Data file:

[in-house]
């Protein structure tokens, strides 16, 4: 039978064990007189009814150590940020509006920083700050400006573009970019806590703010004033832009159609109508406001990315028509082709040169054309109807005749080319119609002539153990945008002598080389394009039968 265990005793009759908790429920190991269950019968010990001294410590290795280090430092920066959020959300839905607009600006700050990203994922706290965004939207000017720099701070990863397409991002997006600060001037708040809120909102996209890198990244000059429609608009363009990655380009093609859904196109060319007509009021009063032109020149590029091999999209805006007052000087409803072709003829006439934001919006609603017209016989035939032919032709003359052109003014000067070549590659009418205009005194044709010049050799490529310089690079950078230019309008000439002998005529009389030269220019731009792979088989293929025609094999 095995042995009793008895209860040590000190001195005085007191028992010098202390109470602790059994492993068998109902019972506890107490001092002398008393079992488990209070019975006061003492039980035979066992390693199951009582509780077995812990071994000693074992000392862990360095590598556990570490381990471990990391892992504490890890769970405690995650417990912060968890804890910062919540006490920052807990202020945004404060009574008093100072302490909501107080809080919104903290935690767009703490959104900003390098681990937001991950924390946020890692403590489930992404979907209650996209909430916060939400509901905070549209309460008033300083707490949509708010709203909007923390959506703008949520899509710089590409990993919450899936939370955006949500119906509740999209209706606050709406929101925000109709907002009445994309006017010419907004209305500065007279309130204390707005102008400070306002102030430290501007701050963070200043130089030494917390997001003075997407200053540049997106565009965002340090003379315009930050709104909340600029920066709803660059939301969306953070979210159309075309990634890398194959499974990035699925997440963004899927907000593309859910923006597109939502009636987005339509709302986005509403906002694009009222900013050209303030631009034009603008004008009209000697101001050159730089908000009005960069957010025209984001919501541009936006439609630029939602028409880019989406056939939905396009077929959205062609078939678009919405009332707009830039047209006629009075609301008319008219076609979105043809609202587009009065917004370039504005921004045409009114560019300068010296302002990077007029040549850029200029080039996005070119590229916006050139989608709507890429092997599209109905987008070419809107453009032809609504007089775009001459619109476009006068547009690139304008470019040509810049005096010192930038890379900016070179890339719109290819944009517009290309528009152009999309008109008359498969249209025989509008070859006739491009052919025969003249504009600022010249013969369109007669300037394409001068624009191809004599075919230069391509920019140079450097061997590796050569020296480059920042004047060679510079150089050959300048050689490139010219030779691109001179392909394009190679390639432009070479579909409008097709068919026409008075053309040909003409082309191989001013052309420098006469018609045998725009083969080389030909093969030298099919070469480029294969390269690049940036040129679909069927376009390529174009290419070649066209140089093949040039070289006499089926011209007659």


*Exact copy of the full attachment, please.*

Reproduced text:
[in-house]
């Protein structure tokens, strides 16, 4: 039978064990007189009814150590940020509006920083700050400006573009970019806590703010004033832009159609109508406001990315028509082709040169054309109807005749080319119609002539153990945008002598080389394009039968 265990005793009759908790429920190991269950019968010990001294410590290795280090430092920066959020959300839905607009600006700050990203994922706290965004939207000017720099701070990863397409991002997006600060001037708040809120909102996209890198990244000059429609608009363009990655380009093609859904196109060319007509009021009063032109020149590029091999999209805006007052000087409803072709003829006439934001919006609603017209016989035939032919032709003359052109003014000067070549590659009418205009005194044709010049050799490529310089690079950078230019309008000439002998005529009389030269220019731009792979088989293929025609094999 095995042995009793008895209860040590000190001195005085007191028992010098202390109470602790059994492993068998109902019972506890107490001092002398008393079992488990209070019975006061003492039980035979066992390693199951009582509780077995812990071994000693074992000392862990360095590598556990570490381990471990990391892992504490890890769970405690995650417990912060968890804890910062919540006490920052807990202020945004404060009574008093100072302490909501107080809080919104903290935690767009703490959104900003390098681990937001991950924390946020890692403590489930992404979907209650996209909430916060939400509901905070549209309460008033300083707490949509708010709203909007923390959506703008949520899509710089590409990993919450899936939370955006949500119906509740999209209706606050709406929101925000109709907002009445994309006017010419907004209305500065007279309130204390707005102008400070306002102030430290501007701050963070200043130089030494917390997001003075997407200053540049997106565009965002340090003379315009930050709104909340600029920066709803660059939301969306953070979210159309075309990634890398194959499974990035699925997440963004899927907000593309859910923006597109939502009636987005339509709302986005509403906002694009009222900013050209303030631009034009603008004008009209000697101001050159730089908000009005960069957010025209984001919501541009936006439609630029939602028409880019989406056939939905396009077929959205062609078939678009919405009332707009830039047209006629009075609301008319008219076609979105043809609202587009009065917004370039504005921004045409009114560019300068010296302002990077007029040549850029200029080039996005070119590229916006050139989608709507890429092997599209109905987008070419809107453009032809609504007089775009001459619109476009006068547009690139304008470019040509810049005096010192930038890379900016070179890339719109290819944009517009290309528009152009999309008109008359498969249209025989509008070859006739491009052919025969003249504009600022010249013969369109007669300037394409001068624009191809004599075919230069391509920019140079450097061997590796050569020296480059920042004047060679510079150089050959300048050689490139010219030779691109001179392909394009190679390639432009070479579909409008097709068919026409008075053309040909003409082309191989001013052309420098006469018609045998725009083969080389030909093969030298099919070469480029294969390269690049940036040129679909069927376009390529174009290419070649066209140089093949040039070289006499089926011209007659």